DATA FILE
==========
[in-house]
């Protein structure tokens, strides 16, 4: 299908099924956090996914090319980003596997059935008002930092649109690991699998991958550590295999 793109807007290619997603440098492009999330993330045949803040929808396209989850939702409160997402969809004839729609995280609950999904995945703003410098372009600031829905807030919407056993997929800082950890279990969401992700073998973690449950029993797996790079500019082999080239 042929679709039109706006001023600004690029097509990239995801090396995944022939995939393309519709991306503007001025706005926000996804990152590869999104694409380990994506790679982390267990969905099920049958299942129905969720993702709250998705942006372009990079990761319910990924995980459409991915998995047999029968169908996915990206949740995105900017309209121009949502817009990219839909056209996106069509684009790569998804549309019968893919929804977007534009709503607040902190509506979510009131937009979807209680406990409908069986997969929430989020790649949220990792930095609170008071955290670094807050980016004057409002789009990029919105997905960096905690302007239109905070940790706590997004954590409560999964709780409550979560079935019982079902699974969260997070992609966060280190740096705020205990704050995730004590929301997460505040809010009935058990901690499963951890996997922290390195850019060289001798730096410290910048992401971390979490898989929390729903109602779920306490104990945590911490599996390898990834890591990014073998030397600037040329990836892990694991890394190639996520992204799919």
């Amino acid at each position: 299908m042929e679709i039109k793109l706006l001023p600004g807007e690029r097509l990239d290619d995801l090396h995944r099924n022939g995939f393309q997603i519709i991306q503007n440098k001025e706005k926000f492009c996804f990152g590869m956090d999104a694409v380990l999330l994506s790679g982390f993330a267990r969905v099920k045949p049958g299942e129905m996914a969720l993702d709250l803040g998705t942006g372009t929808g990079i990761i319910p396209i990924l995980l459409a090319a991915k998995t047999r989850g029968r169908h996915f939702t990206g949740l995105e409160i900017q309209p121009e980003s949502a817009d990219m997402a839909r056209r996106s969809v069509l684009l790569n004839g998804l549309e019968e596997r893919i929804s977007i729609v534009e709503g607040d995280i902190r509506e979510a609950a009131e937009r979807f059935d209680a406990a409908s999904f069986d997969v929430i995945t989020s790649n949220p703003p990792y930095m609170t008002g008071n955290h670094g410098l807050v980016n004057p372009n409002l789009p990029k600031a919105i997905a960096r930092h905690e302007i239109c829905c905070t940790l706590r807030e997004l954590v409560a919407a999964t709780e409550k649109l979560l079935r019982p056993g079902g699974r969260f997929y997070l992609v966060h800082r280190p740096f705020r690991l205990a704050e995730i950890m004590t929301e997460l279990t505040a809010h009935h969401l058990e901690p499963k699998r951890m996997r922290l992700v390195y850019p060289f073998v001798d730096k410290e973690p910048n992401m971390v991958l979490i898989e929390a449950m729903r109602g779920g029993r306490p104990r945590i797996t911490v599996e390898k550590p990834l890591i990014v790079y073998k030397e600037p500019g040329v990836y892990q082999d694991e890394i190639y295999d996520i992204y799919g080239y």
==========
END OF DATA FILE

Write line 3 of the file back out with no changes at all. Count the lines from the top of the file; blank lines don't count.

């Amino acid at each position: 299908m042929e679709i039109k793109l706006l001023p600004g807007e690029r097509l990239d290619d995801l090396h995944r099924n022939g995939f393309q997603i519709i991306q503007n440098k001025e706005k926000f492009c996804f990152g590869m956090d999104a694409v380990l999330l994506s790679g982390f993330a267990r969905v099920k045949p049958g299942e129905m996914a969720l993702d709250l803040g998705t942006g372009t929808g990079i990761i319910p396209i990924l995980l459409a090319a991915k998995t047999r989850g029968r169908h996915f939702t990206g949740l995105e409160i900017q309209p121009e980003s949502a817009d990219m997402a839909r056209r996106s969809v069509l684009l790569n004839g998804l549309e019968e596997r893919i929804s977007i729609v534009e709503g607040d995280i902190r509506e979510a609950a009131e937009r979807f059935d209680a406990a409908s999904f069986d997969v929430i995945t989020s790649n949220p703003p990792y930095m609170t008002g008071n955290h670094g410098l807050v980016n004057p372009n409002l789009p990029k600031a919105i997905a960096r930092h905690e302007i239109c829905c905070t940790l706590r807030e997004l954590v409560a919407a999964t709780e409550k649109l979560l079935r019982p056993g079902g699974r969260f997929y997070l992609v966060h800082r280190p740096f705020r690991l205990a704050e995730i950890m004590t929301e997460l279990t505040a809010h009935h969401l058990e901690p499963k699998r951890m996997r922290l992700v390195y850019p060289f073998v001798d730096k410290e973690p910048n992401m971390v991958l979490i898989e929390a449950m729903r109602g779920g029993r306490p104990r945590i797996t911490v599996e390898k550590p990834l890591i990014v790079y073998k030397e600037p500019g040329v990836y892990q082999d694991e890394i190639y295999d996520i992204y799919g080239y």